تجزیه و تحلیل ریسک هزینه پروژه: یک روش شبکه های بیزی برای مدل سازی وابستگی بین اقلام هزینه
|کد مقاله||سال انتشار||مقاله انگلیسی||ترجمه فارسی||تعداد کلمات|
|29314||2014||13 صفحه PDF||سفارش دهید||محاسبه نشده|
Publisher : Elsevier - Science Direct (الزویر - ساینس دایرکت)
Journal : International Journal of Project Management, Volume 32, Issue 7, October 2014, Pages 1233–1245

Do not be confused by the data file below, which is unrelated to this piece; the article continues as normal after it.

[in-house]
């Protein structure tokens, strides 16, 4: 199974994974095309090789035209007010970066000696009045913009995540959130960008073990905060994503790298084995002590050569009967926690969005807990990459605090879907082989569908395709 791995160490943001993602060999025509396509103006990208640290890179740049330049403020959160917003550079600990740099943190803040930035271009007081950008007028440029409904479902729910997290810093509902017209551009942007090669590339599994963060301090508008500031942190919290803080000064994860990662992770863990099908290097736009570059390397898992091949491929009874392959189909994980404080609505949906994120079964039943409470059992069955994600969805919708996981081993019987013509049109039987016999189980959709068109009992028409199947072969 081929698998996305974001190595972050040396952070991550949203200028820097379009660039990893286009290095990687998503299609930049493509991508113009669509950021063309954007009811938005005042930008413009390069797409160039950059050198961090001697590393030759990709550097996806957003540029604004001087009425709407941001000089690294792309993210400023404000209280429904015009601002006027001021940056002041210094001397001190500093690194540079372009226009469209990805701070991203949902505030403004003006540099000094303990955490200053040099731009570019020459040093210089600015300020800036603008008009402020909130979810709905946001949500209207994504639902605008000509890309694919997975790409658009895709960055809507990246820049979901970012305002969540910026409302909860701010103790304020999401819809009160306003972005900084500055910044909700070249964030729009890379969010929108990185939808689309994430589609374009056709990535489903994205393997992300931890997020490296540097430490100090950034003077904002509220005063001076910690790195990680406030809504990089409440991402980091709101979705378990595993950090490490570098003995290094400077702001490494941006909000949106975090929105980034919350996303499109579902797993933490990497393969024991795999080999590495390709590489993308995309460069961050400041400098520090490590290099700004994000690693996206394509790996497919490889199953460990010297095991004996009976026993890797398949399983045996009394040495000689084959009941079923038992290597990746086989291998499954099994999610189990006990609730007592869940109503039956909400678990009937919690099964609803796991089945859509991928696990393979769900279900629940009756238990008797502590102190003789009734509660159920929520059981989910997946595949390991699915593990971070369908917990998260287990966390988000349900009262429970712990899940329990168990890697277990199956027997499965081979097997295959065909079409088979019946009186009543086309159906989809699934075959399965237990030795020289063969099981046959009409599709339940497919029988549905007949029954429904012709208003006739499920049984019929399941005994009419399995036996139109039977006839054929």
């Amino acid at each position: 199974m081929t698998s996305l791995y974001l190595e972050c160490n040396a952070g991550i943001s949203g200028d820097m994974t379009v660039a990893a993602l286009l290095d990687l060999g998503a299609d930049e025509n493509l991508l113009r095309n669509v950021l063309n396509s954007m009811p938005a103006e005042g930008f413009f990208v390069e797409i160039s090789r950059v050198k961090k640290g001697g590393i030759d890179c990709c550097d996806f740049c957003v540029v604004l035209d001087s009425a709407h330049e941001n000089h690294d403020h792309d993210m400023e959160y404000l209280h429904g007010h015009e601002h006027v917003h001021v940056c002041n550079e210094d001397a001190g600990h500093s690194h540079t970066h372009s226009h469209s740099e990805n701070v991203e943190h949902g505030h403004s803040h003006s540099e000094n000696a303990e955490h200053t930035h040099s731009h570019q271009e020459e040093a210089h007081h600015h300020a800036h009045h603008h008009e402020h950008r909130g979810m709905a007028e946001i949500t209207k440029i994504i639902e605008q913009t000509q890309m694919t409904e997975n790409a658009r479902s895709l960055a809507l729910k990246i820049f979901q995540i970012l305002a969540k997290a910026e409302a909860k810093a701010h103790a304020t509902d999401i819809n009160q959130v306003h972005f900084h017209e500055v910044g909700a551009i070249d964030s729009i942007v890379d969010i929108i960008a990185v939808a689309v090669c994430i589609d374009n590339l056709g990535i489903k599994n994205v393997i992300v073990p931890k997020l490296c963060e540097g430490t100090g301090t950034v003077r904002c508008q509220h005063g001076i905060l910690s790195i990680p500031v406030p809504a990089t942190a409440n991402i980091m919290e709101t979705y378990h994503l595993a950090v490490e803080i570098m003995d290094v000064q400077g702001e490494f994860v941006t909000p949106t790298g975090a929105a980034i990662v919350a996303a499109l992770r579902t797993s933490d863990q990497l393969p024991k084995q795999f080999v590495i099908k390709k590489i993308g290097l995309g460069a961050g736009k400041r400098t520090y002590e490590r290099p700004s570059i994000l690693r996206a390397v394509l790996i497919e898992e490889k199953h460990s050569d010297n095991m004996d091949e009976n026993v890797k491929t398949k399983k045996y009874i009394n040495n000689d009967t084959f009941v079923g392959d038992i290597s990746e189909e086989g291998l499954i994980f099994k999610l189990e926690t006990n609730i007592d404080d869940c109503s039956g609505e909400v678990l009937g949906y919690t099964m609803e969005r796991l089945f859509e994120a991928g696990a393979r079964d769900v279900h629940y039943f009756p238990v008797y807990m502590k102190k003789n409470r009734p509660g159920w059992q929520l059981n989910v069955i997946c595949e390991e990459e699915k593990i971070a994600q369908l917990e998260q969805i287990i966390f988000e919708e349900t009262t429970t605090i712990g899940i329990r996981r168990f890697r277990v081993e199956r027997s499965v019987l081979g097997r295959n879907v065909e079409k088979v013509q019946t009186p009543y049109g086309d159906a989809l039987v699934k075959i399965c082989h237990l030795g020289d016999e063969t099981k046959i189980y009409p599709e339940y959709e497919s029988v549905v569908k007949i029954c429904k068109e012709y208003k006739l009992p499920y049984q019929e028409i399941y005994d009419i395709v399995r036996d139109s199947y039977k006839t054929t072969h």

Uncertainty of cost items is an important aspect of complex projects. Cost uncertainty analysis aims to help decision makers to understand and model different factors affecting funding exposure and ultimately estimate the cost of project. The common practice in cost uncertainty analysis includes breaking the project into cost items and probabilistically capturing the uncertainty of each item. Dependencies between these items are important and if not considered properly may influence the accuracy of cost estimation. However these dependencies are seldom examined and there are theoretical and practical obstacles in modeling them. This paper proposes a quantitative assessment framework integrating the inference process of Bayesian networks (BN) to the traditional probabilistic risk analysis. BNs provide a framework for presenting causal relationships and enable probabilistic inference among a set of variables. The new approach explicitly quantifies uncertainty in project cost and also provides an appropriate method for modeling complex relationships in a project, such as common causal factors, formal use of experts' judgments, and learning from data to update previous beliefs and probabilities. The capabilities of the proposed approach are explained by a simple example.